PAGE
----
Brought to you by...
News Corpse, The Internet's Chronicle Of Media Decay.

Money is one of the key validators that establishment media recognize. It is an extension of their fixation on the primacy of wealth in this materialistic culture. It is the reason that corporations are favored by most political operators and institutions. And it is the reason that these corporate-dominated media companies are marginalizing Edwards in the first place. As more than one pundit has put it, Edwards is their worst enemy.

Edwards' campaign has been the most forthright in attacking the epidemic of corporate greed. He has brought the issue of health care into the realm of the personal by spotlighting the tragically horrendous treatment of Nataline Sarkisyan by Cigna. He is relating the challenge by Warren Buffet to Forbes 400 CEOs to prove that they pay more in taxes than their secretaries. And he has directly taken on the media corporations themselves, particularly Fox News. It is notable that he is the ONLY Democratic candidate to continue to decline to appear on Fox. Obama broke ranks last week and Clinton never really joined the effort. Neither did Biden or Dodd. Kucinich is a frequent Fox guest. Only Edwards has had the courage to make direct statements addressing the dangers of consolidated media conglomerates. From his letter to the FCC:

"High levels of media consolidation threaten free speech, they tilt the public dialogue towards corporate priorities and away from local concerns, and they make it increasingly difficult for women and people of color to own meaningful stakes in our nation’s media."

And on Fox News:

"The basis of a strong democracy begins and ends with a strong, unbiased and fair media — all qualities which are pretty hard to subscribe to Fox News and News Corp."

Given Edwards' propensity for speaking truth to power, we might have expected the counterpunch that these media corporations have wielded. But we don't have to quit fighting.

Ron Paul has managed to stir up respectable levels of exposure despite his low standings in most polls. After being excluded from a Fox News-sponsored debate in New Hampshire, he has now been invited to participate in a Fox debate in South Carolina. That reversal on the part of Fox didn't occur due to some crisis of conscience. It occurred partly because Paul's supporters were pissed and they let it be known, and partly because Paul had validated himself in terms the media can understand - fund raising. Having drawn in a record $6 million dollars in one day went a long ways toward forcing the press to pay attention.

What I want to know is this: If Paul can do it, why can't Edwards? Edwards has far more support than Paul and he ought to be able to mobilize his supporters to attempt to set a new fund raising record. I don't know if Edwards has anything like this in mind but there is no reason his supporters can't embark on this on their own.

So I propose that we do so. I would like to suggest Friday, January 18, as the day to shatter both the record and the media's tinted glass ceiling on coverage. This would give us all five days to publicize the effort. If successful, it should generate some press in time for the Sunday papers and news programs. Then on Monday, there is the debate in South Carolina, where Edwards could promote the results. This would then be followed by the primary on Saturday which, hopefully, would benefit from the newly enhanced press attention.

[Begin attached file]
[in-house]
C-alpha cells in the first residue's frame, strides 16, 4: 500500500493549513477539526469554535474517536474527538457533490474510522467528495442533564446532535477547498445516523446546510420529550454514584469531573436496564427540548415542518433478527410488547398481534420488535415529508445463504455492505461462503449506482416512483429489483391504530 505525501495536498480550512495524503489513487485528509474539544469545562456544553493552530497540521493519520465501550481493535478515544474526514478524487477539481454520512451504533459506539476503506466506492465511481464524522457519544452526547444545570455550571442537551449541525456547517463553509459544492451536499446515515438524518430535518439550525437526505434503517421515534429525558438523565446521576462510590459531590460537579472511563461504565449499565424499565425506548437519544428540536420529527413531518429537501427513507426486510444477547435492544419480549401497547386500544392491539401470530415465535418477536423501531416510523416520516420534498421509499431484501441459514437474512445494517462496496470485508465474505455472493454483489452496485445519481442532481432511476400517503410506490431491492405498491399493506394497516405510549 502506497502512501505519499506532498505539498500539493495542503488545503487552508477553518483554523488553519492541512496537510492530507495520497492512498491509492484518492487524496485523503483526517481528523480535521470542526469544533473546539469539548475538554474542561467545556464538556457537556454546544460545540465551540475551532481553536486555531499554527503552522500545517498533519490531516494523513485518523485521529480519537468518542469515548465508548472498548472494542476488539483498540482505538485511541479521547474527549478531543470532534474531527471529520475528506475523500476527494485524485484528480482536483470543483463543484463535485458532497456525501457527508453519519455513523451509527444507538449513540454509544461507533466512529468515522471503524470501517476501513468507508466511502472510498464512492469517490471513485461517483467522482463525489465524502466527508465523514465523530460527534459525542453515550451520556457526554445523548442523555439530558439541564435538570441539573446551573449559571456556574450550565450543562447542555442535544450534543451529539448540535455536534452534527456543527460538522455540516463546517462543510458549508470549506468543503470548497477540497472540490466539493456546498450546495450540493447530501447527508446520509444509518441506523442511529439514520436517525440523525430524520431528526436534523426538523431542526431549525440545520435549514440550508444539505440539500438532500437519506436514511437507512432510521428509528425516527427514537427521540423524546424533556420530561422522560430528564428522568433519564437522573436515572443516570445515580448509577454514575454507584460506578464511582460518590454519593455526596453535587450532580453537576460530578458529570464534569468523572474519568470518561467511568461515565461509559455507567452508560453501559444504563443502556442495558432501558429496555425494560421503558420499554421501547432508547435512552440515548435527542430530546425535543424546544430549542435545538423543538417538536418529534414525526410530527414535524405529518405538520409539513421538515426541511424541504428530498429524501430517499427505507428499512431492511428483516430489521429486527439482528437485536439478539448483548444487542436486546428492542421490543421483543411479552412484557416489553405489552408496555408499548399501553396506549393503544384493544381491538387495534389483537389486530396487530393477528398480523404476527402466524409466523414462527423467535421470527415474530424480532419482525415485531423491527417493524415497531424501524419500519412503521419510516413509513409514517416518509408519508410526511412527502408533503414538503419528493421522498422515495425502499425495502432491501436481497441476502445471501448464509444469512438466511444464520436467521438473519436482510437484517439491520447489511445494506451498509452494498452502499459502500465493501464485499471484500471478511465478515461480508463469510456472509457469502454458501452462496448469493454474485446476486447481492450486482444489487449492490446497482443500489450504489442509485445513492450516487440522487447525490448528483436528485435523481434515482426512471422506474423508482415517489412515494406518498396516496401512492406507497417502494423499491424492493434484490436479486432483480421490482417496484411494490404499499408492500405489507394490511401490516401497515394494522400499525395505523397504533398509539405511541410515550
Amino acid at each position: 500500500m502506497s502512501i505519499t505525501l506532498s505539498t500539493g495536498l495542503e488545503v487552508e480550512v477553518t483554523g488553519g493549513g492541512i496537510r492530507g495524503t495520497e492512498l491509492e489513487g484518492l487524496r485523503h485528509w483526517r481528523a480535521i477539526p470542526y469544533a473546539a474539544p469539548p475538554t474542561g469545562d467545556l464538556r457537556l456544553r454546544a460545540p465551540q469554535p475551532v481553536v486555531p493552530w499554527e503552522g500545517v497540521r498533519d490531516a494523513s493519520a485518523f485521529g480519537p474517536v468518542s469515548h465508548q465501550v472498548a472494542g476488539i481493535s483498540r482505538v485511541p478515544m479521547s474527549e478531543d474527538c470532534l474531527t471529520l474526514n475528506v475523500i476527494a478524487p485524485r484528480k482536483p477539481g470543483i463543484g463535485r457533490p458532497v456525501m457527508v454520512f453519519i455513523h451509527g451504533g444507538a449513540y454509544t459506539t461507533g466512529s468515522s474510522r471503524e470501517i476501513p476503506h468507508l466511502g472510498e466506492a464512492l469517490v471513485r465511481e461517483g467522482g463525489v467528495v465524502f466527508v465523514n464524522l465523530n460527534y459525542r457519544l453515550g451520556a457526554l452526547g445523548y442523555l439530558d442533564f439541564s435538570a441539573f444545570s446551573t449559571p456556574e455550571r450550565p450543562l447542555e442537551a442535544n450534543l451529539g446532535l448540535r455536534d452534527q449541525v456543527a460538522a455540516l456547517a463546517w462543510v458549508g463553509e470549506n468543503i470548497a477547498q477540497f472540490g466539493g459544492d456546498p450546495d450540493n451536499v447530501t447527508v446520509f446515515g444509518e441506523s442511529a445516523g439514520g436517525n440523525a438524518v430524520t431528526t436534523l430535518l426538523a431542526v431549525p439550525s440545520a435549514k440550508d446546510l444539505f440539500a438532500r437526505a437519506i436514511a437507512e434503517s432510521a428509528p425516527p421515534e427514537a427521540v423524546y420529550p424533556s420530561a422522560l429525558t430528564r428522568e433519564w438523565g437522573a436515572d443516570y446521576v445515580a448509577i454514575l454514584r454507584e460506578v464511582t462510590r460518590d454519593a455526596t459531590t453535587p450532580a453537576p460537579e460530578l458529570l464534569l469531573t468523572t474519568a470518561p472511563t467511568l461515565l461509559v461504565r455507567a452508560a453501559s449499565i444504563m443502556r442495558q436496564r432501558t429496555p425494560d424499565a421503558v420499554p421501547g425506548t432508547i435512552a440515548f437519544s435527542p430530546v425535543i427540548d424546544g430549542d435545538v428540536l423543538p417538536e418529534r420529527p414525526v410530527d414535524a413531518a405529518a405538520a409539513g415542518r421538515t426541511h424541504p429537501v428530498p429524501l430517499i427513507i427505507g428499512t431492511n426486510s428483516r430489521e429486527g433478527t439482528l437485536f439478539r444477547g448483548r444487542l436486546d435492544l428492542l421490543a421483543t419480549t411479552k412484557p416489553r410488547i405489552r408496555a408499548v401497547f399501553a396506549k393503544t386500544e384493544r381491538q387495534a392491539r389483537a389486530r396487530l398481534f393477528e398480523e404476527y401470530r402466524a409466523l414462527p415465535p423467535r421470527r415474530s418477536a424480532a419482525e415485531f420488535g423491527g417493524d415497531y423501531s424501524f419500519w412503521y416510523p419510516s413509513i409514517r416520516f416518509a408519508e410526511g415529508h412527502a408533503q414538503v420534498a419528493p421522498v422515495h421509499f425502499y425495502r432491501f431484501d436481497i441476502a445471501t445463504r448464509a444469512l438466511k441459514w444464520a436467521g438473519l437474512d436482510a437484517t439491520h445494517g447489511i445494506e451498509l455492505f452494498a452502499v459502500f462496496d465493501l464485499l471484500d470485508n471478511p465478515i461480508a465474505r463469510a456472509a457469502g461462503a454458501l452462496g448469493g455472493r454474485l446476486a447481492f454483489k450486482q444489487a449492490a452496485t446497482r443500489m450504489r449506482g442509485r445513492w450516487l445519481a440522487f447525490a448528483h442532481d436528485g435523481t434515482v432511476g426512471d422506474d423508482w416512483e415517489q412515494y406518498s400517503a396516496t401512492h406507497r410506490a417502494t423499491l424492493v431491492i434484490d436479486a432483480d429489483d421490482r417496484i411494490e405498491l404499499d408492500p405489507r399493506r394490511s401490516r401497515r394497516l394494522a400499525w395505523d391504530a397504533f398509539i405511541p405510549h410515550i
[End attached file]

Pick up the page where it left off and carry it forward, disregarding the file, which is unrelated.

If we believe that the media is unfairly slanting coverage, it is up to us to do something about it. We must not let them make our decisions for us. By thrusting Edwards' visibility forward with financial support that makes the press do a double take, we are effectively slapping the collective faces of the reporters who think they know what they're talking about; of the pundits who think they know what's best; of the blowhards like Bill O'Reilly who dismissively wave off our candidates as phonies and losers.

On Friday, January 18, go to the donation page at and make a donation for whatever you can afford. Personally, I think Clinton and Obama supporters should do this as well in order to stick it to the media. I'm sure they will consider that a disingenuous ploy to squeeze money out of them, but it isn't. I am completely serious when I say that the press is out there to do us harm. It may be Edwards now, but it will be your candidate later. So this opportunity to spank them is worth embracing.

Feel free to use the the graphic above to get the word out. Post it on your blog, MySpace, Facebook, etc. ( click here to get the code)

$7 million dollars is a lot of money to raise online, and 5 days is not a lot of time to organize. But if Ron Paul can do it, fer gawds sake, we ought to be able to.

Here's just one of the many issues at stake if we don't act now:

The following video is of an emotional town hall meeting in Manchester, N.H., John and Elizabeth Edwards were joined by the family of Nataline Sarkisyan, who passed away in December after her health insurance company ( CIgna ) refused to pay for the liver transplant that she needed.

Did you see this on your evening news?